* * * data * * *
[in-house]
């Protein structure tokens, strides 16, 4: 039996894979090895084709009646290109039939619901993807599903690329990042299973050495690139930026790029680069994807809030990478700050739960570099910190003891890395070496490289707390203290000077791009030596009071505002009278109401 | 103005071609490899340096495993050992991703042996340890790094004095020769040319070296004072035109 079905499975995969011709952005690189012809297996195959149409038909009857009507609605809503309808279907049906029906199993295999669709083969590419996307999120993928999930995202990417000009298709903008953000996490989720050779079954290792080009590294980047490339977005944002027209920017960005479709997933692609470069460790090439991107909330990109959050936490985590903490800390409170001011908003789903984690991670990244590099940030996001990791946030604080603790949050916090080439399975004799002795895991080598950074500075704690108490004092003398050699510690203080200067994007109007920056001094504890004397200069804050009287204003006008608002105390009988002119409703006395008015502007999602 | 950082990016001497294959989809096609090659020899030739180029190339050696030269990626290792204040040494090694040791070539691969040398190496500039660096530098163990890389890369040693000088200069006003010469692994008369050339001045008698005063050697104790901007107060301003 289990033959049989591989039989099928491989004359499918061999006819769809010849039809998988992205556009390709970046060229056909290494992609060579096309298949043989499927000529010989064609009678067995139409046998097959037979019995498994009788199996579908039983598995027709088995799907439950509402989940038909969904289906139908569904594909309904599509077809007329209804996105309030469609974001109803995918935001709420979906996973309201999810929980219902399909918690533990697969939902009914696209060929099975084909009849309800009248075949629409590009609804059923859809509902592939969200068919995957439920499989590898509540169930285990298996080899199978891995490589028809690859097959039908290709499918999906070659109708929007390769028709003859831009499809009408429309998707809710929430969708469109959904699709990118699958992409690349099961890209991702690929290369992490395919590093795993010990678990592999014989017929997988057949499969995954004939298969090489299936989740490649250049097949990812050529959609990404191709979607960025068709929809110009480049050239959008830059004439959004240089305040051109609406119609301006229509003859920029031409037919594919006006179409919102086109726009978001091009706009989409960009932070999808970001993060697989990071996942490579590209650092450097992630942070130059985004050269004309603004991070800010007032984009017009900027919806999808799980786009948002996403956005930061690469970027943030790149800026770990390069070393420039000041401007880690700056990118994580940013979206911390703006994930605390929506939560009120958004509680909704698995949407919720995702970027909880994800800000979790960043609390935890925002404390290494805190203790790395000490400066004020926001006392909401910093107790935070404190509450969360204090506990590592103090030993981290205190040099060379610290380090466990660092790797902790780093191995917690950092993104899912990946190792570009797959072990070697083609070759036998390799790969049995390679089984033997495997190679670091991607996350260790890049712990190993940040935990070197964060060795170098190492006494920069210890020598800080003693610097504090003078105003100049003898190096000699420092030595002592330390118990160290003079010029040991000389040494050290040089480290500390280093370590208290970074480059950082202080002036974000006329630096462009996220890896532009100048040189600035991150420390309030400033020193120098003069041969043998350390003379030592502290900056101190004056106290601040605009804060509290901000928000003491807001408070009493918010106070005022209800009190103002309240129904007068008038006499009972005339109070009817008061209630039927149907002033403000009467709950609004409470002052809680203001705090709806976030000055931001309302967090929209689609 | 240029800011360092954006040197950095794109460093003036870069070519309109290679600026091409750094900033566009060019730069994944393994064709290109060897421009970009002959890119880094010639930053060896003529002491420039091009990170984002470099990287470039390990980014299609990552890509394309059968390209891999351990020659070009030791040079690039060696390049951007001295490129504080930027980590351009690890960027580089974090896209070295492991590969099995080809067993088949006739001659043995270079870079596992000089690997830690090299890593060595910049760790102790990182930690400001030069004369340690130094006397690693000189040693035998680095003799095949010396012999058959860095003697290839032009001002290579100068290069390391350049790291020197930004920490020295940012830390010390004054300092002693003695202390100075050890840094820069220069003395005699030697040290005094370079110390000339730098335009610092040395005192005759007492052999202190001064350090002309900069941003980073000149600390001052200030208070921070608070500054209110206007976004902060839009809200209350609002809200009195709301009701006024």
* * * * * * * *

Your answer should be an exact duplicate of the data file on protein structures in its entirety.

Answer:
[in-house]
């Protein structure tokens, strides 16, 4: 039996894979090895084709009646290109039939619901993807599903690329990042299973050495690139930026790029680069994807809030990478700050739960570099910190003891890395070496490289707390203290000077791009030596009071505002009278109401 | 103005071609490899340096495993050992991703042996340890790094004095020769040319070296004072035109 079905499975995969011709952005690189012809297996195959149409038909009857009507609605809503309808279907049906029906199993295999669709083969590419996307999120993928999930995202990417000009298709903008953000996490989720050779079954290792080009590294980047490339977005944002027209920017960005479709997933692609470069460790090439991107909330990109959050936490985590903490800390409170001011908003789903984690991670990244590099940030996001990791946030604080603790949050916090080439399975004799002795895991080598950074500075704690108490004092003398050699510690203080200067994007109007920056001094504890004397200069804050009287204003006008608002105390009988002119409703006395008015502007999602 | 950082990016001497294959989809096609090659020899030739180029190339050696030269990626290792204040040494090694040791070539691969040398190496500039660096530098163990890389890369040693000088200069006003010469692994008369050339001045008698005063050697104790901007107060301003 289990033959049989591989039989099928491989004359499918061999006819769809010849039809998988992205556009390709970046060229056909290494992609060579096309298949043989499927000529010989064609009678067995139409046998097959037979019995498994009788199996579908039983598995027709088995799907439950509402989940038909969904289906139908569904594909309904599509077809007329209804996105309030469609974001109803995918935001709420979906996973309201999810929980219902399909918690533990697969939902009914696209060929099975084909009849309800009248075949629409590009609804059923859809509902592939969200068919995957439920499989590898509540169930285990298996080899199978891995490589028809690859097959039908290709499918999906070659109708929007390769028709003859831009499809009408429309998707809710929430969708469109959904699709990118699958992409690349099961890209991702690929290369992490395919590093795993010990678990592999014989017929997988057949499969995954004939298969090489299936989740490649250049097949990812050529959609990404191709979607960025068709929809110009480049050239959008830059004439959004240089305040051109609406119609301006229509003859920029031409037919594919006006179409919102086109726009978001091009706009989409960009932070999808970001993060697989990071996942490579590209650092450097992630942070130059985004050269004309603004991070800010007032984009017009900027919806999808799980786009948002996403956005930061690469970027943030790149800026770990390069070393420039000041401007880690700056990118994580940013979206911390703006994930605390929506939560009120958004509680909704698995949407919720995702970027909880994800800000979790960043609390935890925002404390290494805190203790790395000490400066004020926001006392909401910093107790935070404190509450969360204090506990590592103090030993981290205190040099060379610290380090466990660092790797902790780093191995917690950092993104899912990946190792570009797959072990070697083609070759036998390799790969049995390679089984033997495997190679670091991607996350260790890049712990190993940040935990070197964060060795170098190492006494920069210890020598800080003693610097504090003078105003100049003898190096000699420092030595002592330390118990160290003079010029040991000389040494050290040089480290500390280093370590208290970074480059950082202080002036974000006329630096462009996220890896532009100048040189600035991150420390309030400033020193120098003069041969043998350390003379030592502290900056101190004056106290601040605009804060509290901000928000003491807001408070009493918010106070005022209800009190103002309240129904007068008038006499009972005339109070009817008061209630039927149907002033403000009467709950609004409470002052809680203001705090709806976030000055931001309302967090929209689609 | 240029800011360092954006040197950095794109460093003036870069070519309109290679600026091409750094900033566009060019730069994944393994064709290109060897421009970009002959890119880094010639930053060896003529002491420039091009990170984002470099990287470039390990980014299609990552890509394309059968390209891999351990020659070009030791040079690039060696390049951007001295490129504080930027980590351009690890960027580089974090896209070295492991590969099995080809067993088949006739001659043995270079870079596992000089690997830690090299890593060595910049760790102790990182930690400001030069004369340690130094006397690693000189040693035998680095003799095949010396012999058959860095003697290839032009001002290579100068290069390391350049790291020197930004920490020295940012830390010390004054300092002693003695202390100075050890840094820069220069003395005699030697040290005094370079110390000339730098335009610092040395005192005759007492052999202190001064350090002309900069941003980073000149600390001052200030208070921070608070500054209110206007976004902060839009809200209350609002809200009195709301009701006024």